Michael Grünstäudl (Gruenstaeudl), PhD

Researcher at the Freie Universität Berlin

Setting burn-in and combining posterior tree distributions using awk and sed

Efficiency on the UNIX shell

I often find myself manually removing a set of phylogenetic trees from a posterior tree distribution in order to set a burn-in and then combining the post-burnin trees of the individual runs. This action can be done very efficiently using awk on a UNIX shell:



tac $inf1 | awk '$1 =="tree" && ++counter<=500 
  {print; next} $1 !="tree"' | tac > $tmpf1
tac $inf2 | awk '$1 =="tree" && ++counter<=500 
  {print; next} $1 !="tree"' | tac > $tmpf2
sed '/end;/r'<(grep -vFf "$tmpf1" "$tmpf2") $tmpf1 | 
  grep -v "end;" | sed '$ a\end;\' > $outf


New paper – A Python package for DNA sequence submissions

Facilitating DNA sequence submissions to ENA

I just published a new paper on a Python package to facilitate the user-friendly submission of plant and fungal DNA barcoding sequences to ENA. Co-author of the software is an undergraduate student, who (as part of his bachelor thesis) designed the graphical user interface for the software.

Teaching botany at night

Get out your cellphones.

Teaching botany at night makes plant identification an interesting challenge. Luckily, today’s students all come equipped with brand-new cellphones (with integrated flashlights). Thus, plant morphology does not need to wait until daylight or the next blooming season.

Teaching botany - Jan 2019

Teaching botany – Jan 2019











Morone chrysops at Inks Lake State Park, TX

Notes from the outdoors

Morone chrysops (Moronidae) at Inks Lake State Park, Burnet County, Texas

Morone chrysops (Moronidae) at Inks Lake State Park, Burnet County, Texas (30.7310°, -98.3706°)












Commandline search interface for ENA

Digging through ENA records.

By using the Python library enasearch, which provides a Python-based interaction with ENA’s API, commandline searches of the ENA databases have become a delight.

Take, for example, the aim to infer the number of individual accessions of the common plant DNA barcoding marker trnK-matK that have become available over the course of the year 2017. This very specific aim can be achieved via the following command:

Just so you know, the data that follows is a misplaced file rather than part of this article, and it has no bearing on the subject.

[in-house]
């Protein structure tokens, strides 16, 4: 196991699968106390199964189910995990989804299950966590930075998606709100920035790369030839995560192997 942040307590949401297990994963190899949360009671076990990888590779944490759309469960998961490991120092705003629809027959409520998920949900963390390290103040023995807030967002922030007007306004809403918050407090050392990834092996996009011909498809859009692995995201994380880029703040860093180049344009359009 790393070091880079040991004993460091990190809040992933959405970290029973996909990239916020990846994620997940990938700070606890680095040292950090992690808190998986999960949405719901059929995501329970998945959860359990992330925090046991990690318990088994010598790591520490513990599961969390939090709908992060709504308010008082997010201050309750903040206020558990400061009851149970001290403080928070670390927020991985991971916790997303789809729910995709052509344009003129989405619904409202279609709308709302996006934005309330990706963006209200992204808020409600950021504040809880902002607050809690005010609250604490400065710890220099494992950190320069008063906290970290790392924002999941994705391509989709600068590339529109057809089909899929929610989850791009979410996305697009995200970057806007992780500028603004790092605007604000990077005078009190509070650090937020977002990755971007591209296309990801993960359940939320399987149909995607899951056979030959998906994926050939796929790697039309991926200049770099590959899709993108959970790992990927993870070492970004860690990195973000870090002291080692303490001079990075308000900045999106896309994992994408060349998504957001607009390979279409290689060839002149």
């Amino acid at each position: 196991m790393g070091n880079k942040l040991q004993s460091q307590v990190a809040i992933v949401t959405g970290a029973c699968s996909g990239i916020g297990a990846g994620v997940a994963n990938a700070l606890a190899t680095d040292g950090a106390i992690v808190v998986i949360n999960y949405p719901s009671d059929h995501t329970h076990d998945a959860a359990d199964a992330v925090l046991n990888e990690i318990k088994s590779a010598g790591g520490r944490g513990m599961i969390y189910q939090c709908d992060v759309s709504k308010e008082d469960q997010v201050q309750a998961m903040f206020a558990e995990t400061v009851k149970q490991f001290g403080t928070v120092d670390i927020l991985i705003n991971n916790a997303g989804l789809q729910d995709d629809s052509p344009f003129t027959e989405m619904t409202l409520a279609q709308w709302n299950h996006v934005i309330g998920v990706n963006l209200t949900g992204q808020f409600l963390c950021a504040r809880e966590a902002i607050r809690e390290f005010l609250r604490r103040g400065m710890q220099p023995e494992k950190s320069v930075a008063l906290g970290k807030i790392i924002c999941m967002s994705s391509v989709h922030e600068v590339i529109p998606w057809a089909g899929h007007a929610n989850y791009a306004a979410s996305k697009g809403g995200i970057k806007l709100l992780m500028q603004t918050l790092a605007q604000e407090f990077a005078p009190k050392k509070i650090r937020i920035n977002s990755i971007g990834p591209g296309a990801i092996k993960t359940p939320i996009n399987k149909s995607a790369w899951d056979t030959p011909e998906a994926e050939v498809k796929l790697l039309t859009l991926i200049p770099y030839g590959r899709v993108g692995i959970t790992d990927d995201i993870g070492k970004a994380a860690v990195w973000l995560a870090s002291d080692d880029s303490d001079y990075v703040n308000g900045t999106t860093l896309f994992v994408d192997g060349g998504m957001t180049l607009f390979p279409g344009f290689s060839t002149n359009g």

enasearch search_data \
--query 'organelle=plastid \
AND (first_public>2017-01-01 AND first_public<2018-01-01) \
AND (description="*matK*" OR description="*maturase K*") \
AND (description="*trnK*" OR description="*tRNA-Lys*") \
AND tax_division=PLN AND topology=LINEAR' \
--result sequence_release --display report | wc -l


Quick info parsing from GenBank accessions

Taking the essence.

Have you ever found yourself browsing through individual sequence records of the NCBI GenBank database and wishing that you could extract only the metadata information of a record (e.g., authors, publication status, taxonomy), but not the feature table of a record or the sequence itself? With the help of Entrez Direct and awk this is easy.

Take, for example, two complete plastid genomes of Cabomba, which are saved as GenBank accessions MG720558 and MG720559. You can easily extract the metadata in Bash via the following command:

efetch -db nucleotide -format gb -id MG720558,MG720559 | 
awk '/FEATURES/{flag=1} /LOCUS/{flag=0} !flag'

Botanical field trip in the Carinthian Alps

Alpine plants in the mist

An alpine field trip in late September can mean cold temperatures and lots of foggy weather. Interesting plants abound nonetheless.

Rote Wand at Mt. Dobratsch

Rote Wand at Mt. Dobratsch

Carduus defloratus (Asteraceae)

Carduus defloratus (Asteraceae)

Michael Gruenstaeudl in September 2018

Michael Gruenstaeudl in September 2018

Talk at evolutionary plant biology conference

Talking about novel bioinformatic tools for DNA sequence submissions

This Thursday, I held a conference talk at the 24th International Symposium on Biodiversity and Evolutionary Biology of the German Botanical Society. I introduced the participants to some of my newly developed tools for streamlining and automating the submssion of plant DNA barcoding sequences to public sequence repositories. This conference was a wonderful example of how small conferences can both meet high scientific standards and be an enjoyable reprieve for the participants. Lots of interested talks and a great social programme among the gorgeous Carinthian scenery!

Talk at DBG Sektionstagung 2018 in Klagenfurt, Kaertnen

Talk at DBG Sektionstagung 2018 in Klagenfurt, Kaertnen











New paper – Bioinformatic Workflows for Generating Complete Plastid Genome Sequences

In science, standardization and repeatability is a must.

Together with two other scientists, I just published a new paper on bioinformatic workflows for generating complete plastid genome sequences in the context of plastid phylogenomics of the water-lily clade. We demonstrate that standardization and repeatability are essential elements for modern plant phylogenomics and how such standardization and repeatability can be achieved efficiently during plastid genome assembly, annotation and alignment.


One-liner: Splitting multi-sequence FASTA into single-sequence FASTA

Quick, split it!
There are one-liners that never get old. Here is another one of them.

$ csplit multisequence.fasta /\>/ {*} && 
find . -size  0 -print0 |xargs -0 rm --